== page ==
Archive for Gulf of Mexico
e360.yale.edu 15th June 2011
Quoted from source:
‘The Gulf of Mexico’s hypoxic zone, an oxygen-depleted area created by excessive nutrient pollution, isexpected to reach record proportions this year as a result of the extreme flooding in the Mississippi River basin, according to a forecast by the National Oceanic and Atmospheric Administration (NOAA). Using nutrient load data compiled by the U.S. Geological Survey, scientists calculate that the hypoxic zone, also known as the “dead zone,” could cover 8,500 to 9,421 square miles, an area about the size of New Hampshire. The dead zone — which is created when algal blooms remove oxygen from the water and suffocate marine life — has reached an average 6,000 square miles during the last five years. But with the flow rate of the Mississippi and Atchafalaya Rivers nearly double the normal rate this spring, the quantity of nutrients entering the Gulf is about 35 percent higher than usual, according to NOAA. The dead zone, located along the coast, forces Gulf fishermen farther offshore.’
www.independent.co.uk 4th April 2011
Almost one year exactly after its Deepwater Horizon rig exploded killing 11 workers and causing the largest off-shore oil spill in history, BP has been given permission to start drilling again in the Gulf of Mexico. The move by the Obama administration is a victory for BP’s new American chief executive Bob Dudley, who replaced mistake prone Tony Hayward. However, BP is only allowed to maintain or increase production in existing wells, rather than drill for new ones. The company has also pledged stricter safety standards as well as 24 hour access to its operations for the US government. Although BP is spending as much as £25 billion on the cleanup operation from last year’s spill, the repercussions of the disaster are from over. US prosecutors are considering whether to pursue manslaughter charges on the managers involved with the deepwater oil rig. At the same time Transocean, the world’s largest offshore rig company and the organisation that leased Deepwater Horizon to BP, released “safety bonuses” to its chief executives for ”the best year in safety performance in our company’s history”.
www.nytimes.com 17th February 2011
Following the worst off-shore man-made oil disaster in history, the oil giant BP was made to put aside $20 billion to pay for future damages to the American people and land. Despite being the largest payout of its kind, coastal state politicians and claimants from throughout the southern USA have claimed that estimates by the overseeing body of the fund, headed by Kenneth R Feinberg, of the total cost of future damages are too low. Despite this, BP have risked further public wrath by counter-claiming the payment was too generous. Although basing their estimates on much the same data as Mr Feinberg and his team, BP state that there was “no credible support for adopting an artificially high future loss factor based purely on the inherent degree of uncertainty in predicting the future and on the mere possibility that future harm might occur.” The fund regulators have tentatively suggested that a full Gulf recovery is possible by 2012. $3.5 billion has already been granted from the fund to affected businesses and individuals.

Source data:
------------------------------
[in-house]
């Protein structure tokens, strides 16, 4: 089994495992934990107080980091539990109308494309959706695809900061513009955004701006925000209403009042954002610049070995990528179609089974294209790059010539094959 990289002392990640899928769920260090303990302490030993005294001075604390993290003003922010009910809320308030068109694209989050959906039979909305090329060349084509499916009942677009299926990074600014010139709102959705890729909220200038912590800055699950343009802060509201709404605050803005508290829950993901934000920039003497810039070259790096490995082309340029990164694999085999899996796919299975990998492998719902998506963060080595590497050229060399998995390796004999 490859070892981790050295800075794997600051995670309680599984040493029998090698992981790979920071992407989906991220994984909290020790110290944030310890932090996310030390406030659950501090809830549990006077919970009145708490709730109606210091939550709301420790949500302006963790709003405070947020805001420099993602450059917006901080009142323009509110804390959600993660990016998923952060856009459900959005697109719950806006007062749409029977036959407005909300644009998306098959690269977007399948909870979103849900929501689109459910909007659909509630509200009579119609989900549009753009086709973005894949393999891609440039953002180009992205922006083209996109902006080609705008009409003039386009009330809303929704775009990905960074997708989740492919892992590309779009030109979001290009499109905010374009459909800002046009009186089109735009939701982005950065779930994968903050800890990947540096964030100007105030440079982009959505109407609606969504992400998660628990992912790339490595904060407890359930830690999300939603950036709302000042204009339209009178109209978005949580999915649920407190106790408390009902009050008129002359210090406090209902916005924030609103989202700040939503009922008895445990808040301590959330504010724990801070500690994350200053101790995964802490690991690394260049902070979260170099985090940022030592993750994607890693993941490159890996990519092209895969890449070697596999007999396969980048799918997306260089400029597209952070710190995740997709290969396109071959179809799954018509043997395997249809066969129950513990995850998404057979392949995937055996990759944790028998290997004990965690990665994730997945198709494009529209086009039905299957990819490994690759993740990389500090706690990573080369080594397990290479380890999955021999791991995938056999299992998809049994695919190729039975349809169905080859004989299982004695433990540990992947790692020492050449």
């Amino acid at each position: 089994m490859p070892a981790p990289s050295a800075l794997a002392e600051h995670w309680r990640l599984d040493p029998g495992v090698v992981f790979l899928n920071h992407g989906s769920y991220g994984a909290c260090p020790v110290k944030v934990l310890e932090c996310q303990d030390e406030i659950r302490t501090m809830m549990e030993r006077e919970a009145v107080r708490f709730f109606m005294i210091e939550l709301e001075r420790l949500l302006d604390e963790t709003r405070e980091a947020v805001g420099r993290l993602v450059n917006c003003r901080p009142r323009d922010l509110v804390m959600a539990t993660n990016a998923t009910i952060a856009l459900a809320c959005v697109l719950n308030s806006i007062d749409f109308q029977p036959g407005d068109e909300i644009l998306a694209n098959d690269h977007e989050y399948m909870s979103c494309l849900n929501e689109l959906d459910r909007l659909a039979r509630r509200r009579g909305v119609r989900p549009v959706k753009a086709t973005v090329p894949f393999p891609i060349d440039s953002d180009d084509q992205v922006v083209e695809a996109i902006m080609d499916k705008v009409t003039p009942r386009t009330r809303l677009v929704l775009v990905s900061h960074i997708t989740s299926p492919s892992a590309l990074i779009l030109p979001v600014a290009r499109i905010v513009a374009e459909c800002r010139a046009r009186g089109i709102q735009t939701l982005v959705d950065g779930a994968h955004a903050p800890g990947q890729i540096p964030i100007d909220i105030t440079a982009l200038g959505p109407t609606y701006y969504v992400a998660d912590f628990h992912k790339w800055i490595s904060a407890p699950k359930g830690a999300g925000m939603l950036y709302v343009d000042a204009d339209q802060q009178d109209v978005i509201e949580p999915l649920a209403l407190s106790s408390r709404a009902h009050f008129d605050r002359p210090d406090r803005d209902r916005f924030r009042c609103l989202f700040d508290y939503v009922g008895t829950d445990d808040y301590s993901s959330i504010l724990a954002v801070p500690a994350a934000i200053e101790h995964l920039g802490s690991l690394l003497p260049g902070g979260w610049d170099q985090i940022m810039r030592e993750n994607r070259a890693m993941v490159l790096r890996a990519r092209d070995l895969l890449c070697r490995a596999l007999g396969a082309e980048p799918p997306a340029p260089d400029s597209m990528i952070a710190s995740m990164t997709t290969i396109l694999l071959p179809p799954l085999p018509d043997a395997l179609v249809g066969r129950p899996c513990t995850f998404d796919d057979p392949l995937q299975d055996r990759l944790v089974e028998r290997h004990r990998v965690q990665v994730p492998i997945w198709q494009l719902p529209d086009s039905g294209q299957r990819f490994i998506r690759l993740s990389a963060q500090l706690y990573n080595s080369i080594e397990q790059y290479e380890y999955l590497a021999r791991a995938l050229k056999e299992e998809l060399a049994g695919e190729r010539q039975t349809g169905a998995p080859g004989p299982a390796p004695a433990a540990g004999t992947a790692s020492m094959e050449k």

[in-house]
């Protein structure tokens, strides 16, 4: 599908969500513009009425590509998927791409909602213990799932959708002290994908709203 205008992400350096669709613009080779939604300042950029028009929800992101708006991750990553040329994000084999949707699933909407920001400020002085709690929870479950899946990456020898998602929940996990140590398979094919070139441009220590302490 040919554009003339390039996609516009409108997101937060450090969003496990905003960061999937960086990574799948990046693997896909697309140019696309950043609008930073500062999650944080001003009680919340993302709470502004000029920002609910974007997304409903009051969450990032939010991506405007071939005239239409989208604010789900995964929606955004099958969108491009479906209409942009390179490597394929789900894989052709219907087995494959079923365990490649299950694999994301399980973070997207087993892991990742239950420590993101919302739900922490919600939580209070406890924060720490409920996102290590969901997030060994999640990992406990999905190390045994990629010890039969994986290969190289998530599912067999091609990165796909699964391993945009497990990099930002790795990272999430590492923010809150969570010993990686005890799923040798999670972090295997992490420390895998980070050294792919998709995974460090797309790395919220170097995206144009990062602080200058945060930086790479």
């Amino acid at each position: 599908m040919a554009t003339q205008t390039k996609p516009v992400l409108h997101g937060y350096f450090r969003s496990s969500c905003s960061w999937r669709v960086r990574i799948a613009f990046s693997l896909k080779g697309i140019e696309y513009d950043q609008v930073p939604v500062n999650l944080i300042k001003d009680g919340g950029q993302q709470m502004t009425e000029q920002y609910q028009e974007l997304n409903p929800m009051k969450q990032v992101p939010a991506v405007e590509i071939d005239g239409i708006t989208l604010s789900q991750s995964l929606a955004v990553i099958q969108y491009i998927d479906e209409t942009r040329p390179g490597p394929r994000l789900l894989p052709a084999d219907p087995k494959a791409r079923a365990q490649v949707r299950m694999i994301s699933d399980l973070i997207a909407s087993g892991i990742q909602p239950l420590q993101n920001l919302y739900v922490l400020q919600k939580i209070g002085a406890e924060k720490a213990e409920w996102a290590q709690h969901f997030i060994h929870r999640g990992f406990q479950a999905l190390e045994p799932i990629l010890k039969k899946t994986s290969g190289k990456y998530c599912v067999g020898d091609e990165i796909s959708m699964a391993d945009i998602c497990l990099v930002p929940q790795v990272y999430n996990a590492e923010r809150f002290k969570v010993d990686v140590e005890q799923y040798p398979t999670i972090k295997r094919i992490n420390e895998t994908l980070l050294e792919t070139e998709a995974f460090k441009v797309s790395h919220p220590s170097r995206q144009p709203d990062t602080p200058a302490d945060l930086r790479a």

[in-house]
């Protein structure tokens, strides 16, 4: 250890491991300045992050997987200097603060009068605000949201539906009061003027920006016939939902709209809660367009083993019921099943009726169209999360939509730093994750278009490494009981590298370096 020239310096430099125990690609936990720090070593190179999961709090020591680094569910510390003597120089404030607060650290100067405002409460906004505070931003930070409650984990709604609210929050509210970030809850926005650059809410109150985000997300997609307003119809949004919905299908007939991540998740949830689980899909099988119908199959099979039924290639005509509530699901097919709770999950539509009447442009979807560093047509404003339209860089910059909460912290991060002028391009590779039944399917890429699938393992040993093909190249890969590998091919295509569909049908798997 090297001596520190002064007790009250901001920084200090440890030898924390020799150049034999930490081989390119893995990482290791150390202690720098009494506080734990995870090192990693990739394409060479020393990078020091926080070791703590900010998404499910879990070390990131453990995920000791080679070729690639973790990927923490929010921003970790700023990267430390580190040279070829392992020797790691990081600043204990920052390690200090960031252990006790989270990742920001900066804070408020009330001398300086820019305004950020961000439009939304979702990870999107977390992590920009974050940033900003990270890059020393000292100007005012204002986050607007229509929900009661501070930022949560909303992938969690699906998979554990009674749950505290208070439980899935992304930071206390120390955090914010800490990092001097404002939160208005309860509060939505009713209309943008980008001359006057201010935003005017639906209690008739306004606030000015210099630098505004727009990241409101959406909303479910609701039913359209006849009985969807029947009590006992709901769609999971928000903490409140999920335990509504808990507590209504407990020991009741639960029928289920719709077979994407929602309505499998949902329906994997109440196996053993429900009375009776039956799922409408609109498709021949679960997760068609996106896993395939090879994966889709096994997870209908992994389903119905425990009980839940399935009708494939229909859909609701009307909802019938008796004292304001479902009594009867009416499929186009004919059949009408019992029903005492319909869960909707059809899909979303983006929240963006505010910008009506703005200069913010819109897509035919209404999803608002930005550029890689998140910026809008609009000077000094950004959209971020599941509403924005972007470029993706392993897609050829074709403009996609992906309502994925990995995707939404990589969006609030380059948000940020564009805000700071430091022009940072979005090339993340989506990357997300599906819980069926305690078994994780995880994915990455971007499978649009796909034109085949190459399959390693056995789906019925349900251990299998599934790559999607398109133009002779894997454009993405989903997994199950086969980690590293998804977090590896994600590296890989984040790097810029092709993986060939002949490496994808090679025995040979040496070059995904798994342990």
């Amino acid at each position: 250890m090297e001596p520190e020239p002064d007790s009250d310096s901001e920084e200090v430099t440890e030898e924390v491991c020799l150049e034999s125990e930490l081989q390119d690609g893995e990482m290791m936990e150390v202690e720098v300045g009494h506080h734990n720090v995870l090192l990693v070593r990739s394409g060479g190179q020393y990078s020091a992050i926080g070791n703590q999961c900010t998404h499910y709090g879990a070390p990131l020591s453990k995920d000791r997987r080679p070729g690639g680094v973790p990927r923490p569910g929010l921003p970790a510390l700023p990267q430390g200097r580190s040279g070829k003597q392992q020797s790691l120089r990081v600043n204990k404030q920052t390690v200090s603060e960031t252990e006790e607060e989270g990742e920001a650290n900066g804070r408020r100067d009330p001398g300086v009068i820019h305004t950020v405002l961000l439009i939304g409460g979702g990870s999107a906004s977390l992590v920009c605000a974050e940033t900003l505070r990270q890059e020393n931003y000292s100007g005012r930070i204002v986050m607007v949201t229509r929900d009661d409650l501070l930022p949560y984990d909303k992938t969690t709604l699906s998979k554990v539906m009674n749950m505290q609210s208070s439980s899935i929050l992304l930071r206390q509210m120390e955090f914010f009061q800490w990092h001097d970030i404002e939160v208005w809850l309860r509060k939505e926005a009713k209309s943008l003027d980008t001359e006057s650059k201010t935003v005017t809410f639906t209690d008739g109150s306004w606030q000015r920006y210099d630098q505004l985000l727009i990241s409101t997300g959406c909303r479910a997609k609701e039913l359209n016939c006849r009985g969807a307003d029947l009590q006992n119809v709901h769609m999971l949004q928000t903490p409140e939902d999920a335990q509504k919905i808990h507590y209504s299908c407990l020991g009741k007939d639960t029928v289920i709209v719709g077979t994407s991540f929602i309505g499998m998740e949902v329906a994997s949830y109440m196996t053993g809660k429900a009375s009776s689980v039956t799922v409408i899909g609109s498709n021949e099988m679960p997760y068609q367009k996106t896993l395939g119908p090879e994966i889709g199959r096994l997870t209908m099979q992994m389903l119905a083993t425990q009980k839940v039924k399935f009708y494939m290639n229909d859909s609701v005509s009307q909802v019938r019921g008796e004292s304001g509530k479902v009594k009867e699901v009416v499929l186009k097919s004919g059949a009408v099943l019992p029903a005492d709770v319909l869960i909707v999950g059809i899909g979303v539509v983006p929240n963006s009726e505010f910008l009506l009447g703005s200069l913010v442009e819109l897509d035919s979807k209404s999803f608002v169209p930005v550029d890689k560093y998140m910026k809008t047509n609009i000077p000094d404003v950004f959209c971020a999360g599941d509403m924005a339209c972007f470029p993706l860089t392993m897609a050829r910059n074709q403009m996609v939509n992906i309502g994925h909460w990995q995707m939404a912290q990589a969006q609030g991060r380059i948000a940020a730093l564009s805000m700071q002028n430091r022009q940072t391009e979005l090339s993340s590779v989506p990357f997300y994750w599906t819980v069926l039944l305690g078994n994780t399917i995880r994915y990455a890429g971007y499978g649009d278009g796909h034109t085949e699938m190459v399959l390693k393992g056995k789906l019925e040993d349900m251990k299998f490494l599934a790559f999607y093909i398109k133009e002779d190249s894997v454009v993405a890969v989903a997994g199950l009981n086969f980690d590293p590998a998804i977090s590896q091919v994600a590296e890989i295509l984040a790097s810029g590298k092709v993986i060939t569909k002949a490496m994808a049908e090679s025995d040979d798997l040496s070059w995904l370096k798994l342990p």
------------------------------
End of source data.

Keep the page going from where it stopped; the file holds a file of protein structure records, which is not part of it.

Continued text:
www.nationalgeographic.com 27th January 2011
Last April, the world witnessed one of the world’s largest environmental disasters in the Deepwater Horizon oil-rig explosion in the Gulf of Mexico. The reaction to the oil spill may have been slow but the US Government did not hold back once they were galvanised into action. A month after the explosion, vast amounts of oil dispersants were injected into the Gulf in order to dissipate the large amounts of oil pumping from the ruptured well. Over 1 million mitres were pumped directly into the well-head at a depth of over 4000 feet (a further 5 million mitres were sprayed over the sea’s surface). Rather than breaking down naturally, as experts predicted, these deep-water dispersants are trapped water layers at the sea’s bottom. The effect on marine life is uncertain though some scientists are convinced the high levels of chemicals even 200 miles from the well will have a negative effect on species who have adapted to very specific environmental habitats. Frustratingly, the ingredients to dispersants are closely guarded secrets within the industry. To this day researchers have been kept hidden to the exact ingredients used on the spill. David Valentine, a microbial geochemist at the University of California who headed the study on the dispersants, described their use in the Gulf as the choice between “bad” and “worse” for the authorities.
www.guardian.co.uk 9th November 2010